and keep the spinner blades turning. The tricky part is determining how
far to let the snap weight out after clipping it to the line. It will
depend on where the active walleyes are located within the water column.
There are books and charts available to help anglers put the right
numbers together. Another method is to run however many lines the local
law allows with different lead lengths from the snap weight to
the rod. Once you find the one that is working, just adjust the
rest accordingly. No matter how you present spinner rigs, it's
important to understand that you are not trying to appeal to a walleye's
appetite. It's unlikely that nigh crawlers factor seriously into the
diets of open-water walleyes or even those late-summer 'eyes in shallow
water situations. Rather, spinner rigs attract walleyes through the
color of the blades and beads, the sound and vibration the blades or
rattle beads make and, ultimately, the scent the bait provides. Big
Colorado style blades can be deadly and I almost always fish at least
one as large as a No.7.
Lindy Hatchet Blades - Lindy's Hatchet Blades offer
more of a thumping action that triggers bites when other blades aren't
getting it done.
There are other times when willow leaf blades, which
spin faster at slower speeds, do the trick, and still other times when
the style blades get the fish going. A couple of my tournament-fishing
friends add stick-on eyes to their blades for extra attraction. With
very few exceptions, spinner rigs should be fished as far away from the
boat and as far apart as traffic allows. In clear water, it's
inefficient to fish rigs so close together that the same fish can see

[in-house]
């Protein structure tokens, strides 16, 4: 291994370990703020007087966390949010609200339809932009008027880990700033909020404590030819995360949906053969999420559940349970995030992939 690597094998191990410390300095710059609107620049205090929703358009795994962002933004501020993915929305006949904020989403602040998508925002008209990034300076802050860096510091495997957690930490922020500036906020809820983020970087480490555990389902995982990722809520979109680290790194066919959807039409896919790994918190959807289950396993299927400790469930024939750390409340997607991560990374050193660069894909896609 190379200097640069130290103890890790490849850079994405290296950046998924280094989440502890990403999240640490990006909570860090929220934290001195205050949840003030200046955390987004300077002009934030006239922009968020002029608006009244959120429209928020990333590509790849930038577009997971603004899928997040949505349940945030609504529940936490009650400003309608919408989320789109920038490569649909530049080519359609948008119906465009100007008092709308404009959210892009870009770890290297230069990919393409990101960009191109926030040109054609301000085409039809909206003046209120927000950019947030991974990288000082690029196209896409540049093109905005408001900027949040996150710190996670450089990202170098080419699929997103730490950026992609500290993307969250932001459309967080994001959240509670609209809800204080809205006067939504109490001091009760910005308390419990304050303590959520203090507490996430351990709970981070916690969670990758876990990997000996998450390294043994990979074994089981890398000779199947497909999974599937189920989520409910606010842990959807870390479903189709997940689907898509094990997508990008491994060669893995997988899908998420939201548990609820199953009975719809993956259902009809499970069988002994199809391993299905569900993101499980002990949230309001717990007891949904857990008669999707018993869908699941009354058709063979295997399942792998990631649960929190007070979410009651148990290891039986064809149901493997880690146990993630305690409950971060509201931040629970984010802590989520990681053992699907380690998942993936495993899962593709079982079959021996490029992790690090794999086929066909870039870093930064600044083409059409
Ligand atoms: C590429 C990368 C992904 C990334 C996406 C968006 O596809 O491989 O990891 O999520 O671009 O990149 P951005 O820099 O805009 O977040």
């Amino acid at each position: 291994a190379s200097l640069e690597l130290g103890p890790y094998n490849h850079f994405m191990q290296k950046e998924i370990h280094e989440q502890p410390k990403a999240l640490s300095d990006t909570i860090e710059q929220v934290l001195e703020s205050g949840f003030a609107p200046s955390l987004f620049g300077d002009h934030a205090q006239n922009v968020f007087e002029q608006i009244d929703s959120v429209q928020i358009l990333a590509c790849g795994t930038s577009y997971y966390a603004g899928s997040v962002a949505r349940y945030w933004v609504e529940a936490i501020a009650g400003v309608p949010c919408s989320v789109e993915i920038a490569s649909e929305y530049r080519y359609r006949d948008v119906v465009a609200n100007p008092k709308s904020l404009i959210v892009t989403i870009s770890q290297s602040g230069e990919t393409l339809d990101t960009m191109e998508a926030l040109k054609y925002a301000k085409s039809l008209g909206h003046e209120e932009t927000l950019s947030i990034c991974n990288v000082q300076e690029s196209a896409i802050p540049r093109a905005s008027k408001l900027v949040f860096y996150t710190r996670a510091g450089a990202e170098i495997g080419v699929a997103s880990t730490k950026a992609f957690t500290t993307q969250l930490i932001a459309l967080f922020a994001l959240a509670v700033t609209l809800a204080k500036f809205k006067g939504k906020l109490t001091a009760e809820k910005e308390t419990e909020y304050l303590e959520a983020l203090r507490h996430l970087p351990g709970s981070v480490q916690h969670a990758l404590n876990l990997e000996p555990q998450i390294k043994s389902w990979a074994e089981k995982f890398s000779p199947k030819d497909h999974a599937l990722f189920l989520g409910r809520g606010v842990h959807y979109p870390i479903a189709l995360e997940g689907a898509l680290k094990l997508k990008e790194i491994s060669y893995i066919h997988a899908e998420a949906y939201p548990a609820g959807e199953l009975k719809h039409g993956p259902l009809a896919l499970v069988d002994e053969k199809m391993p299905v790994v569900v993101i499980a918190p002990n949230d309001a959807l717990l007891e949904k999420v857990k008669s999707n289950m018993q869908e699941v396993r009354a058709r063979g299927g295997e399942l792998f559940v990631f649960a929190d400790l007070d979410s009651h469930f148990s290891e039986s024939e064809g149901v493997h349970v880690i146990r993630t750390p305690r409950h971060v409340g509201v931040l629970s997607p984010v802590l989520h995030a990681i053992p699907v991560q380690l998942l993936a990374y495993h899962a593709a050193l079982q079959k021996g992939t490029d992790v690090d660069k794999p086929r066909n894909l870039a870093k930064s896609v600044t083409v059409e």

two of them at once. In open-water situations, walleyes are often
suspended and will move away from an approaching boat. They'll shy away
from boats and motors in shallow water, too. In-line planer boards take
care of those concerns by carrying lines as far away from the boat as
the angler desires, and the new Tattle Flag additions let you know if a
small fish or any debris has found the hooks. For many of the same
reasons, it's often productive to impart a fluttering action to your
rigs when the wind won't do it for you. In calm water, simply put the
motor in neutral for a few seconds before engaging it again or troll in
an "S" pattern that will keep the speed of your spinner rigs changing
constantly and moving up and down through the water column. Some anglers
experience frequent line twist that can be caused by tight turns,
incorrectly hooked crawlers or minnows, inoperative swivels or a
combination of all three. Make sure when you hook a crawler that you
catch just the tip of the head with the top hook and force the crawler
to stretch out and straighten itself so the other hook or hooks go in
through the same side. When I fish minnows or chubs on spinners, I've
found that pushing the hook through the top of the head first and out
through the mouth rather than the other way around keeps them swimming
straight. Adding an extra swivel can also help reduce twist. Finally, it
pays to take good care of your spinner blades. There's no reason to
allow blades to tarnish or let the paint chip off by throwing them
carelessly into a tackle box compartment. I keep my blades looking shiny
and new by storing them in 2x3 zip lock bags according to size and
color, and storing them in a compartmentalized Flambeau 5004 tackle box.
As summer begins to fade, don't forget about all the
options spinner rigs provide. When the water's clear and forage is
abundant, it may be just the change of pace needed to relocate a few
fat, sassy walleyes to your livewell.